As with EGFR, nAChR subunits appear to be activated through tyrosine phospohrylation [18, 27]. Using Xenopus oocytes, neuroblastoma or other types of cells, it was shown that the α7 subunit of nAChRs was regulated by tyrosine phosphorylation and Src family kinases . The treatment of colon cancer cells with nicotine activated c-Src as well as augmented EGFR expression . Furthermore, in the colon cancer xenograft model, inhibitors of EGFR and Src dramatically blocked the tumor formation promoted by nicotine injection . All studies suggest the existence of cooperation between nAChR and EGFR.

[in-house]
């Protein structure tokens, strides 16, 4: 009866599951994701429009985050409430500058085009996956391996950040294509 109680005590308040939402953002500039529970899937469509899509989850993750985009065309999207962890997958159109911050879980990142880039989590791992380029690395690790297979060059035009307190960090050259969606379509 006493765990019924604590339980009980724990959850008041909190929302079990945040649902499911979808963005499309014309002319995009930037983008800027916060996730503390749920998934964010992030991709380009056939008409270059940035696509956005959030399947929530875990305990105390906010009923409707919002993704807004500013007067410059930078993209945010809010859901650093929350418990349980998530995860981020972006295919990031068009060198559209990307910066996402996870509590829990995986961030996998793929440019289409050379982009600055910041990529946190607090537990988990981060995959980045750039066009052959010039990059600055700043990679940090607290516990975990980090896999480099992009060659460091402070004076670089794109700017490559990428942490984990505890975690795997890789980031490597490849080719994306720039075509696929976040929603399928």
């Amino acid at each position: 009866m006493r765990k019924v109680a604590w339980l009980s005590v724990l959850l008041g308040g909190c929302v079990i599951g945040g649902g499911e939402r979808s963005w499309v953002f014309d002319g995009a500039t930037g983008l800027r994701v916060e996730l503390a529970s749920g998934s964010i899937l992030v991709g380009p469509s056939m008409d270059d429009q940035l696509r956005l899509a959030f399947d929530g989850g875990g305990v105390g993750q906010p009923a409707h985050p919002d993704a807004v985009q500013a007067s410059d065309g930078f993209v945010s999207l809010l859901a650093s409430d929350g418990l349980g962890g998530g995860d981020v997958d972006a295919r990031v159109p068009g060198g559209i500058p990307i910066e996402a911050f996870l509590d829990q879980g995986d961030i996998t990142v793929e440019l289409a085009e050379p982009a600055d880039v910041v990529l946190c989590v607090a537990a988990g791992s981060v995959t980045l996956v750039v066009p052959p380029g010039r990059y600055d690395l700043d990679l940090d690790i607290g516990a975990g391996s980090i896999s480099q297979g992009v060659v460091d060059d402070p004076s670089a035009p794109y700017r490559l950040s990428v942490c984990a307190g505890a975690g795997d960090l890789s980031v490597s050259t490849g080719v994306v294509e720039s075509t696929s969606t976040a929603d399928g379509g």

During the process of tumor initiation and progression, aberrant growth signaling plays an important role in the perturbation of growth restriction and cell cycle checkpoints. Numerous factors play a role in the regulation of this process, which includes growth factors, kinases, phosphatases as well as extracellular matrix components. Growth receptors, when interacting with corresponding ligands, initiate the process of cell cycle progression and migration in cells. In order to successfully transmit signaling from the membrane to the nucleus, receptors appear to communicate with each other to modulate the magnitude of signaling cascades and further activate transcription factors for the promotion of various biological processes. Nicotine has been demonstrated to induce nAChR phosphorylation, which further stimulated the dissociation of E2F1 from Rb and subsequent binding to cdc6 and cdc25A promoters for cell cycle progression in lung cancer cells . These events which are induced by nicotine are most likely responsible for the increase of breast cancer risk by active or passive tobacco smoking.